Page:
The Legal Services Regulatory Authority (LSRA) in Ireland has published its 2019 Annual Report which provides an overview of its performance for the year, including its new role in handling public complaints relating to solicitors and barristers.

The Annual Report contains statistical data on complaints and early trends, including:

  • During the 12 week period from 7th October to the end of December 2019, the LSRA’s Complaints and Resolutions Unit received a total of 304 complaints (301 relating to solicitors and 3 relating to barristers).
  • A total of 141 complaints alleged inadequate standards of services, with 134 alleging misconduct and 29 relating to alleged excessive costs (overcharging).
  • The Complaints and Resolutions Unit received 954 phone calls and emails requesting information and/or complaint forms.
  • Among the areas of legal services complained about were wills and probate, litigation, conveyancing and family law.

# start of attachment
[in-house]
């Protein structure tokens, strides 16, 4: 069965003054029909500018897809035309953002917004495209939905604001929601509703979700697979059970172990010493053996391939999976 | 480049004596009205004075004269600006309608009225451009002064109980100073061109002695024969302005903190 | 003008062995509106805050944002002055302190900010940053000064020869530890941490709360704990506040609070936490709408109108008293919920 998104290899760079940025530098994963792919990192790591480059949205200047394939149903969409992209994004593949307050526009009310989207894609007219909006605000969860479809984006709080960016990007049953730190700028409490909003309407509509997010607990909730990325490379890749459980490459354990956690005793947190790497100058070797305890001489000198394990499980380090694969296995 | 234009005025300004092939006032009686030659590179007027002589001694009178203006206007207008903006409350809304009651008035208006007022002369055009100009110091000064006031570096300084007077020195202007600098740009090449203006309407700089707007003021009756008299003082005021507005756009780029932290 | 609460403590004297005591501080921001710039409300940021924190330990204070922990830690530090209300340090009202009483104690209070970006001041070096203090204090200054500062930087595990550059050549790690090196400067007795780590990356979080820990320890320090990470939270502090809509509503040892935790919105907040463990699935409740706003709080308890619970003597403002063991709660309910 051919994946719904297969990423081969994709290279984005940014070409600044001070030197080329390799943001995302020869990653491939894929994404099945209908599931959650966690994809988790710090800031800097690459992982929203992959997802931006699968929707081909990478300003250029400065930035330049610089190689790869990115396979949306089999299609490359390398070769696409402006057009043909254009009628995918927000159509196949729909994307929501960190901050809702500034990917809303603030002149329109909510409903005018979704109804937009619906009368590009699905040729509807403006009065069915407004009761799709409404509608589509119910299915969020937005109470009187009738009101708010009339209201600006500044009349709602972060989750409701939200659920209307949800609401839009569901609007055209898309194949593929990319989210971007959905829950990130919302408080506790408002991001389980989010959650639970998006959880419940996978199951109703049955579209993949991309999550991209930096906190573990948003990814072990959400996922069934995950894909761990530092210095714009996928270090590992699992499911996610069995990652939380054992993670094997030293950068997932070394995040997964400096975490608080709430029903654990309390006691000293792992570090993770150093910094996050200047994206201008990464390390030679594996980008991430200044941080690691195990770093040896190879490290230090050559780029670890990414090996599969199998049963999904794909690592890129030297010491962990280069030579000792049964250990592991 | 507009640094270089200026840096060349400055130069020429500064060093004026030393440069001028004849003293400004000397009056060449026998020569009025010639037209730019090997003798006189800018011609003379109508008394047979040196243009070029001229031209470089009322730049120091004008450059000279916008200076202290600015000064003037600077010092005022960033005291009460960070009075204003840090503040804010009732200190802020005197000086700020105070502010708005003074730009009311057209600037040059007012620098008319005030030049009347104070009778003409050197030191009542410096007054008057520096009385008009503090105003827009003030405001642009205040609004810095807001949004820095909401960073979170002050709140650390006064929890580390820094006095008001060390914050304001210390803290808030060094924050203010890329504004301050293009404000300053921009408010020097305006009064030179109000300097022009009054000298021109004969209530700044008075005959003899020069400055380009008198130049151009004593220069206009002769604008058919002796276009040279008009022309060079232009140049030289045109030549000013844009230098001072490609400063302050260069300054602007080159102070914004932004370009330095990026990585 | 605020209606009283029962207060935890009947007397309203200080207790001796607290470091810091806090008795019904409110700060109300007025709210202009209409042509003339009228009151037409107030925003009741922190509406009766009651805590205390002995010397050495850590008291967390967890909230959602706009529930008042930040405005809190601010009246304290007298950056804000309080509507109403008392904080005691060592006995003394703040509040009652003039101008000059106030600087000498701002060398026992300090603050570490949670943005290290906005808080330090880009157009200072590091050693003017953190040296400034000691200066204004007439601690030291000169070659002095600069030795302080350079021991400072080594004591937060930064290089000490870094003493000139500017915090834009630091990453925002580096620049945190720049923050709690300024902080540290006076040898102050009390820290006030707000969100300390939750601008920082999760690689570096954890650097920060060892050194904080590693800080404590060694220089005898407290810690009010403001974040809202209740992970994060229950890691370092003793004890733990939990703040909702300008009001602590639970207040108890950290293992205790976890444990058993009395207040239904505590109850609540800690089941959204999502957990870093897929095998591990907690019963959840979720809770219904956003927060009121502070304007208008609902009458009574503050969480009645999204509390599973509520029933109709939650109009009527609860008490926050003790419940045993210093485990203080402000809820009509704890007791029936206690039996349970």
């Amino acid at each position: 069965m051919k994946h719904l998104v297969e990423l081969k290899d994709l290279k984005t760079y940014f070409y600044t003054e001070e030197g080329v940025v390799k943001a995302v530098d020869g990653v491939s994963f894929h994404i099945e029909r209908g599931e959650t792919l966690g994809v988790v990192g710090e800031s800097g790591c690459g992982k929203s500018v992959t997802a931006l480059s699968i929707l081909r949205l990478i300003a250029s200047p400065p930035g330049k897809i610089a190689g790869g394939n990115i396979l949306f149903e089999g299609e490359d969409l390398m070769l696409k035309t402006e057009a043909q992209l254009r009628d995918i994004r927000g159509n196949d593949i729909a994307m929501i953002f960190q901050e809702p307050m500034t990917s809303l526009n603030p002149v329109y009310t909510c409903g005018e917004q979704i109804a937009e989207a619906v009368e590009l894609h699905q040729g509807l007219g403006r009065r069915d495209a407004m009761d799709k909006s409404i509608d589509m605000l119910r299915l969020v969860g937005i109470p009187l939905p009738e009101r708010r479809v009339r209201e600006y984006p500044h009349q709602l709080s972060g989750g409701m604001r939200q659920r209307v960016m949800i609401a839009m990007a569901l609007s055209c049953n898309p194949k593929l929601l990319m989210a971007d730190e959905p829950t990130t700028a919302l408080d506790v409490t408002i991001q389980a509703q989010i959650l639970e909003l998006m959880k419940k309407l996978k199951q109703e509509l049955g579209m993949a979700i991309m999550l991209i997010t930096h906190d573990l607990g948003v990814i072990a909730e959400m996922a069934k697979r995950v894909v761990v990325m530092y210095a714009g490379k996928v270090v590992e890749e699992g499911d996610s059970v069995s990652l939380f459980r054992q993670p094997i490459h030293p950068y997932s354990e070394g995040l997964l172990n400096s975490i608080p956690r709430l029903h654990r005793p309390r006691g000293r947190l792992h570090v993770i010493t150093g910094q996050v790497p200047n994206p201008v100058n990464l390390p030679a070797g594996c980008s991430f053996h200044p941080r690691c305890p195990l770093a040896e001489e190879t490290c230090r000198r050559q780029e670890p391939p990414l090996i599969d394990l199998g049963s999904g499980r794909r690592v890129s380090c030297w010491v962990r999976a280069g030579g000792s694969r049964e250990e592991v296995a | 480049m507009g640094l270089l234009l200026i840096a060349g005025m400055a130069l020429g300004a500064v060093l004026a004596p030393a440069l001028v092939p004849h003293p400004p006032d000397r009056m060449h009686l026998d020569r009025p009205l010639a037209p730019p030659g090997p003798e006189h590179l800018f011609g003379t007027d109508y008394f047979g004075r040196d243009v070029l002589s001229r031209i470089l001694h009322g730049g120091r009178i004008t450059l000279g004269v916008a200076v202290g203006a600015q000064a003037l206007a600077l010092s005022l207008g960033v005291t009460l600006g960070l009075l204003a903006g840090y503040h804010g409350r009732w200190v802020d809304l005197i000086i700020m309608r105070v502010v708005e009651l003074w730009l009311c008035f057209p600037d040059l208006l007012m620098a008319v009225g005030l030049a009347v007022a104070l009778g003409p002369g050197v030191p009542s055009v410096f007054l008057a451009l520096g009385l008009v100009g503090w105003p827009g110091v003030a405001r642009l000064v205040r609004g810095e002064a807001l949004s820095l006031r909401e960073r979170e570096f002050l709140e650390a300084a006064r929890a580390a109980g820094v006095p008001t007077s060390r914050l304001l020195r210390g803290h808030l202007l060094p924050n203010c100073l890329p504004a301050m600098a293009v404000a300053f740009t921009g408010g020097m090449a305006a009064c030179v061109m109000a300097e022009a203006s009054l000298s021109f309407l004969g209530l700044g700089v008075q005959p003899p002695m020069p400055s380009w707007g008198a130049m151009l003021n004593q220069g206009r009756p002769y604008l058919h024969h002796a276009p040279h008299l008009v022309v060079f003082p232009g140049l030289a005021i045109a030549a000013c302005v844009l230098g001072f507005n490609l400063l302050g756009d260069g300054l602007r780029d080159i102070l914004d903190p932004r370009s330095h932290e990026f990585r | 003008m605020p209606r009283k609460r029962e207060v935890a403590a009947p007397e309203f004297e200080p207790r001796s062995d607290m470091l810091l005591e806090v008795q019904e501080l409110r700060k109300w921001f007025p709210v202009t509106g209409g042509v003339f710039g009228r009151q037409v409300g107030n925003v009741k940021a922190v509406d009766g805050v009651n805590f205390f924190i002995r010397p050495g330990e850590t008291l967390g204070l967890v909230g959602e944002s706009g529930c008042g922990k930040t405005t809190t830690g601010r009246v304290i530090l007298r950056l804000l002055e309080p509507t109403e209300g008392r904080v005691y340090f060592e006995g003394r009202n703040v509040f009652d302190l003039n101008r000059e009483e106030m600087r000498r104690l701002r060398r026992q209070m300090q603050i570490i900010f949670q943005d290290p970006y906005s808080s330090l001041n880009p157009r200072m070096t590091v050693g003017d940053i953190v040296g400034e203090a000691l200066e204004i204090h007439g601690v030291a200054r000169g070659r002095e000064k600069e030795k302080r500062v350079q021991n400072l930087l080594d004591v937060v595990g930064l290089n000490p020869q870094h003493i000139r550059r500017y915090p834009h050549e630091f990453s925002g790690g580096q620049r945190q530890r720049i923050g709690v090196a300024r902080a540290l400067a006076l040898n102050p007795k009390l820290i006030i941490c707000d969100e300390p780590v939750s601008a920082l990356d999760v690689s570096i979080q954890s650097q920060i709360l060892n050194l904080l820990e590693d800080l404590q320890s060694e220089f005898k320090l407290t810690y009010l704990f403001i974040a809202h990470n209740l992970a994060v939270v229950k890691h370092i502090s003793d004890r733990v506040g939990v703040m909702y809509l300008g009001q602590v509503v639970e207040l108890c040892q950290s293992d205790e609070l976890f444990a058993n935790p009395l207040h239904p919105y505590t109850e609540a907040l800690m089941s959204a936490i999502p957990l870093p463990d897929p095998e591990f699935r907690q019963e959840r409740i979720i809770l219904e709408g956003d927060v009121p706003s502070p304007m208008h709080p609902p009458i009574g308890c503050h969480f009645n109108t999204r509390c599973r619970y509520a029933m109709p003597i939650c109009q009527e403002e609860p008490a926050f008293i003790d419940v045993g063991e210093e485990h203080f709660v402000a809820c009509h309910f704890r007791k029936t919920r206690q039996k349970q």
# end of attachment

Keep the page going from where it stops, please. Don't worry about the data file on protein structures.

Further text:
• A total of nine complaints in 2019 involved issues relating to alleged criminal activity, with the majority related to allegations made against what is suspected to be a bogus law firm.

LSRA Chief Executive Brian Doherty said:

“The LSRA had been expecting an early spike in complaints and that is exactly what we have experienced. It is still too early to point to particular trends in relation to the complaints we have received. However, allegations of poor communication between legal professionals and their clients is emerging as a strong feature across almost all complaints. Regular and timely communication with clients appears to be a key lesson for practitioners in preventing and settling complaints before they escalate.”

As well as looking at complaints the report also looked at new statistics available on LLPs

In November 2019, the LSRA introduced a new framework allowing partnerships of solicitors to operate as LLPs.

This new business model is intended to put Ireland on a par with other jurisdictions and has the potential to increase competition in the legal services market, reduce professional indemnity insurance costs for LLPs, and consequently lower costs for consumers.

By the end of 2019, 88 valid applications for LLP authorisation were submitted by legal firms, and 28 authorisations were issued by the LSRA.

The full report is available here.

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